As I stated before, the voice recorder has a special launcher button which is a little annoying. Rather than just opening the application, it starts recording immediately, which means more trouble to delete unwanted recordings later on. The record and playback quality is impressive though and it has both standard play and long play recording options.
The TG50 also includes Flash player, which is nice, but quite underutilized as in the past. A few test movies ran fine, but I find myself waiting for software companies to do something with this option. As I said in my NZ90 review, this is an amazingly cool tool for sales professionals to be able to show off a brief demo on the go. When someone asks to hear your elevator pitch, show it to them on this device and they’ll be amazed. Other than that, we’ll just have to wait for the software options to catch up.
Like other Clie’s, the TG50 also leverages the remote control program that’s been around for a while. I am very pleased to report that I got amazing range using this program. While the NZ90 worked only a very short-distance, I got almost 25 feet with the TG50 controlling my TV. I think it helps that the IR port is completely mounted on the top of the device, rather than rounded off on the corner like the NZ90.
Another fun tool that comes with the TG50 is Movie Player. It allows you to play MPEG videos on the Clie and works very well. It even allows you to switch the video to landscape mode which isn’t real important on the TG50, but a nice feature anyway. I found the processor kept up well with most movies, even ones with a high degree of action. An interesting note, Sony has opted not to include Kinoma player with the TG50, which they had been doing on every other unit. I really liked Kinoma, but perhaps they realized people don’t want to buy a $30 application to convert videos to a non-standard format. Of course, if you’ve made the investment in Kinoma, the player is a free download.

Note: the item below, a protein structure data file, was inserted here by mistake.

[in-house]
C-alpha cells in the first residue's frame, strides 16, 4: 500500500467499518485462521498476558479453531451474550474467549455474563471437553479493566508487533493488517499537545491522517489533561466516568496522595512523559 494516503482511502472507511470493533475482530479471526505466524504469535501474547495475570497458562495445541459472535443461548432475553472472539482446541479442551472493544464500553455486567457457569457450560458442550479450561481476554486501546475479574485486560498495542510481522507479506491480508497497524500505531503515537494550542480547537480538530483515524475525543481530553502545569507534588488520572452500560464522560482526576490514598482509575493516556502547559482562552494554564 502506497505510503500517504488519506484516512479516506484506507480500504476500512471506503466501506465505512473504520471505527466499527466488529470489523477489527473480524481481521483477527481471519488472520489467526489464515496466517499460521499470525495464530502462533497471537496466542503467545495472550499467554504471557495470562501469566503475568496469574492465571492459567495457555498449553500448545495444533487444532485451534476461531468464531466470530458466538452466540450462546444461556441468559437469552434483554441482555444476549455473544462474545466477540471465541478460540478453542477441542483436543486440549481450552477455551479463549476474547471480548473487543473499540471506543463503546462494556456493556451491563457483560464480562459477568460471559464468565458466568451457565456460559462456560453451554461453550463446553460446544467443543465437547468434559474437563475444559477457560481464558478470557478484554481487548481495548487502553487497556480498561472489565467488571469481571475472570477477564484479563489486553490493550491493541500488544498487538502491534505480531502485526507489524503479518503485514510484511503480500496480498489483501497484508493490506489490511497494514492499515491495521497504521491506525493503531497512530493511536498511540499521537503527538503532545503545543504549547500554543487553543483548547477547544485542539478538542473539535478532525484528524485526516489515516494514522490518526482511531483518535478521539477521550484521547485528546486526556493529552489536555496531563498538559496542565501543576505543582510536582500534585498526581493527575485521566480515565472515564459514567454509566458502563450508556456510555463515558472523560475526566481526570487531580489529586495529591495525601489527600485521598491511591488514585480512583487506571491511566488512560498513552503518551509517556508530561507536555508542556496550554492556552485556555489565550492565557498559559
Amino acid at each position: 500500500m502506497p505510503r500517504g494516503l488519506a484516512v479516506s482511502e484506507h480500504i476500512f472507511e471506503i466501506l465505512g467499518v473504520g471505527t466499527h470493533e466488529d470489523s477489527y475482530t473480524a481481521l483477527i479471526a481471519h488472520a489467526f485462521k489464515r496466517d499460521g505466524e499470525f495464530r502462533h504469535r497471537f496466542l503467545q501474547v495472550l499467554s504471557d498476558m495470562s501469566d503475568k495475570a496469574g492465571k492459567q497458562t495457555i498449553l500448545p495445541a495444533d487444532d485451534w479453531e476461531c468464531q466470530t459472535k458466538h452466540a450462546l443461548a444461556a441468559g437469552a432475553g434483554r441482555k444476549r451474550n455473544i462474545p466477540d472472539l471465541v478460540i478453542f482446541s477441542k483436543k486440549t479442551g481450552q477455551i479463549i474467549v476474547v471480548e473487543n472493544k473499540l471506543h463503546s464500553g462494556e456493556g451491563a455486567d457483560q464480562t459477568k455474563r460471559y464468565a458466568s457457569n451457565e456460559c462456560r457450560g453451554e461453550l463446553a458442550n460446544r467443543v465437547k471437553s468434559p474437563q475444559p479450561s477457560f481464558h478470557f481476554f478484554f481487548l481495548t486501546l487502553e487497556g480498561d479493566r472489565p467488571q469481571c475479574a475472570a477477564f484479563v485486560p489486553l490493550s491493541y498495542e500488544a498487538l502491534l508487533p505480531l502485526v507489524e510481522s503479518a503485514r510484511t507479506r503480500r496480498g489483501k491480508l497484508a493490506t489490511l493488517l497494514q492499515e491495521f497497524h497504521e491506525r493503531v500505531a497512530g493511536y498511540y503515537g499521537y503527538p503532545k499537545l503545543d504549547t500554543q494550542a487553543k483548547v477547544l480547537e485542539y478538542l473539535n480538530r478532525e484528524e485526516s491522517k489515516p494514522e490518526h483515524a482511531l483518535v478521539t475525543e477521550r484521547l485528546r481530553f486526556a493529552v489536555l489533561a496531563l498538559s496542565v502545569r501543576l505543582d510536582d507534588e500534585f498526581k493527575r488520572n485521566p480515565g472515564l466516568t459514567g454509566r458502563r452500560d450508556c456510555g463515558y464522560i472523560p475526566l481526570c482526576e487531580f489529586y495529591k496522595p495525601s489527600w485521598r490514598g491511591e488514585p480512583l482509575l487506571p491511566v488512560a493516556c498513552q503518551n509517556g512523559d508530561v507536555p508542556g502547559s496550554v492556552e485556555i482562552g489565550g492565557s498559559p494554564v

Beyond all the software that’s been covered already and the basic Palm applications, the TG50 boasts a few other programs worth noting:
- Clie Album allows for browsing of photos on memory stick and the creation of folders (albums) to sort them
- Clie Files – allows for managing files much like Windows Explorer. This is a great application for moving files on the memory stick or to and from the memory stick and deleting non-application related files.
- Clie Memo Memo is a nice option for jotting a quick post it, type of note. You can write freehand or draw pictures through this application. You can even set up categories and notebooks to store multiple entries.
- Clie Viewer Viewer allows for the easy management of images, videos, memos and such gathered from other programs.
- Memory Stick Utilities These generally allow you to manage files on the memory stick from the PC, just as if the stick is an external hard drive. There is also a backup program that allows for taking a snapshot of the TG50 settings and files should you be away from the sync cradle for a while.
- Photo Editor allows for editing digital photos on the Memory Stick or free form drawing with limited tools. I never use this tool, but I hear it’s great to let kids toy with to keep them entertained for a bit.